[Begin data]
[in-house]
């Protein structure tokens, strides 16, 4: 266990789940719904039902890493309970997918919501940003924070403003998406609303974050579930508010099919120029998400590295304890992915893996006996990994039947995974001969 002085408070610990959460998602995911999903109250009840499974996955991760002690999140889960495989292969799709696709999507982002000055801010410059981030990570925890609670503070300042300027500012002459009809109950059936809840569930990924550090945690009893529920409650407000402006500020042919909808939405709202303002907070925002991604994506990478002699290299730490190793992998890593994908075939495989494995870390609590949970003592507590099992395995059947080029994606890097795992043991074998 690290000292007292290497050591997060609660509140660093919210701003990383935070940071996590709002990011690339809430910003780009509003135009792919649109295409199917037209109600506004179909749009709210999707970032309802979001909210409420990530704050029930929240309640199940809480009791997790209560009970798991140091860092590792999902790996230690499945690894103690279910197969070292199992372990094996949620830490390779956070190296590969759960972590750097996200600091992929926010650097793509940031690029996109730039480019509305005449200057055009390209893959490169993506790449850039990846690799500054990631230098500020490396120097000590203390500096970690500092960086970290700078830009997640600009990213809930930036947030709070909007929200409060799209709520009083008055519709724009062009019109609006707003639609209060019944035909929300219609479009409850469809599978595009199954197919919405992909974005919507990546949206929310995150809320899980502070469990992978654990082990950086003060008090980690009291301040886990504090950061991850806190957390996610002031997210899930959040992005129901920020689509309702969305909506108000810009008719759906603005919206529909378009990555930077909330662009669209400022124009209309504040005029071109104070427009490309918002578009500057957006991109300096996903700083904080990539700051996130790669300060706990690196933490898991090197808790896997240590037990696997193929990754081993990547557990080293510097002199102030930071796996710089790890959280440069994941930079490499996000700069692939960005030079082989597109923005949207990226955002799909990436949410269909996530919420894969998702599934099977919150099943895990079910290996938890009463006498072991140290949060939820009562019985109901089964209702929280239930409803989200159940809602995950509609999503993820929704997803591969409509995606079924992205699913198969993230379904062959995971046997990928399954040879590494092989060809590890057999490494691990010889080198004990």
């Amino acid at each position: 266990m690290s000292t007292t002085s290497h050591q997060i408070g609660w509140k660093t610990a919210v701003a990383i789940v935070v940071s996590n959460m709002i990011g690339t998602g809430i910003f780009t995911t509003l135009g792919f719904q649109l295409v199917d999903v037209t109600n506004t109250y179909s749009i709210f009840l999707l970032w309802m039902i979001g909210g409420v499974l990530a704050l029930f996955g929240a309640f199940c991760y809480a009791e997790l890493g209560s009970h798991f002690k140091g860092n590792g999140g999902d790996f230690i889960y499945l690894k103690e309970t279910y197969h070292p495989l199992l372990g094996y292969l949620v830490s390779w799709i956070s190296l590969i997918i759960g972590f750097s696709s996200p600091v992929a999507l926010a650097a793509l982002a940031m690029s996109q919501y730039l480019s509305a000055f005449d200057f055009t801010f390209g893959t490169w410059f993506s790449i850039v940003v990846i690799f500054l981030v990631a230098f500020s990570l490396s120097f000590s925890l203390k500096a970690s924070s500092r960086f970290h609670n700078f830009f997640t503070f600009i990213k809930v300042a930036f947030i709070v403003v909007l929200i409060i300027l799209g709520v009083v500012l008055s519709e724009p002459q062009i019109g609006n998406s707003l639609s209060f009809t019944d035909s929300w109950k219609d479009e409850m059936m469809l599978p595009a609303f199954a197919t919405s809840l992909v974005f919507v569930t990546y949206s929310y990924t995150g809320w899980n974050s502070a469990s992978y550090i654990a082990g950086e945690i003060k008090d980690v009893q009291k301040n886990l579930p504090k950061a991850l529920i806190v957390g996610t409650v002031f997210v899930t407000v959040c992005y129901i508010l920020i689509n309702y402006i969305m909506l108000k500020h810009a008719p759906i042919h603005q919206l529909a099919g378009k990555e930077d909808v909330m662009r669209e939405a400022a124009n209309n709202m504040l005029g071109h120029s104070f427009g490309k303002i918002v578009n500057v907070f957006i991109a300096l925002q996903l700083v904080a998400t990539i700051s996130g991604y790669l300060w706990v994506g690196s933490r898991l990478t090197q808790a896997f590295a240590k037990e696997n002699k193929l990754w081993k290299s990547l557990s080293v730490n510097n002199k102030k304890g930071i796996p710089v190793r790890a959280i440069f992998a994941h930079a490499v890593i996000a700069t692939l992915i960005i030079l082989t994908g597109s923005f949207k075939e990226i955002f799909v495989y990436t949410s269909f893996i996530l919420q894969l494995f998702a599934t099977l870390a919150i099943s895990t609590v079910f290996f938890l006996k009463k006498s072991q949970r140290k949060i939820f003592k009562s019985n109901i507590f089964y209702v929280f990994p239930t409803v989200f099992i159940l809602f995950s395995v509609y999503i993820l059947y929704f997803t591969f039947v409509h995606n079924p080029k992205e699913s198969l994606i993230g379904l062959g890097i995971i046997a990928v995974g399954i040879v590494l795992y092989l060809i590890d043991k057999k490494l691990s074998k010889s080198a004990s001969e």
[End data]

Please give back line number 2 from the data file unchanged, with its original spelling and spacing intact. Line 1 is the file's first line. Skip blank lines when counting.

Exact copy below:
């Protein structure tokens, strides 16, 4: 266990789940719904039902890493309970997918919501940003924070403003998406609303974050579930508010099919120029998400590295304890992915893996006996990994039947995974001969 002085408070610990959460998602995911999903109250009840499974996955991760002690999140889960495989292969799709696709999507982002000055801010410059981030990570925890609670503070300042300027500012002459009809109950059936809840569930990924550090945690009893529920409650407000402006500020042919909808939405709202303002907070925002991604994506990478002699290299730490190793992998890593994908075939495989494995870390609590949970003592507590099992395995059947080029994606890097795992043991074998 690290000292007292290497050591997060609660509140660093919210701003990383935070940071996590709002990011690339809430910003780009509003135009792919649109295409199917037209109600506004179909749009709210999707970032309802979001909210409420990530704050029930929240309640199940809480009791997790209560009970798991140091860092590792999902790996230690499945690894103690279910197969070292199992372990094996949620830490390779956070190296590969759960972590750097996200600091992929926010650097793509940031690029996109730039480019509305005449200057055009390209893959490169993506790449850039990846690799500054990631230098500020490396120097000590203390500096970690500092960086970290700078830009997640600009990213809930930036947030709070909007929200409060799209709520009083008055519709724009062009019109609006707003639609209060019944035909929300219609479009409850469809599978595009199954197919919405992909974005919507990546949206929310995150809320899980502070469990992978654990082990950086003060008090980690009291301040886990504090950061991850806190957390996610002031997210899930959040992005129901920020689509309702969305909506108000810009008719759906603005919206529909378009990555930077909330662009669209400022124009209309504040005029071109104070427009490309918002578009500057957006991109300096996903700083904080990539700051996130790669300060706990690196933490898991090197808790896997240590037990696997193929990754081993990547557990080293510097002199102030930071796996710089790890959280440069994941930079490499996000700069692939960005030079082989597109923005949207990226955002799909990436949410269909996530919420894969998702599934099977919150099943895990079910290996938890009463006498072991140290949060939820009562019985109901089964209702929280239930409803989200159940809602995950509609999503993820929704997803591969409509995606079924992205699913198969993230379904062959995971046997990928399954040879590494092989060809590890057999490494691990010889080198004990």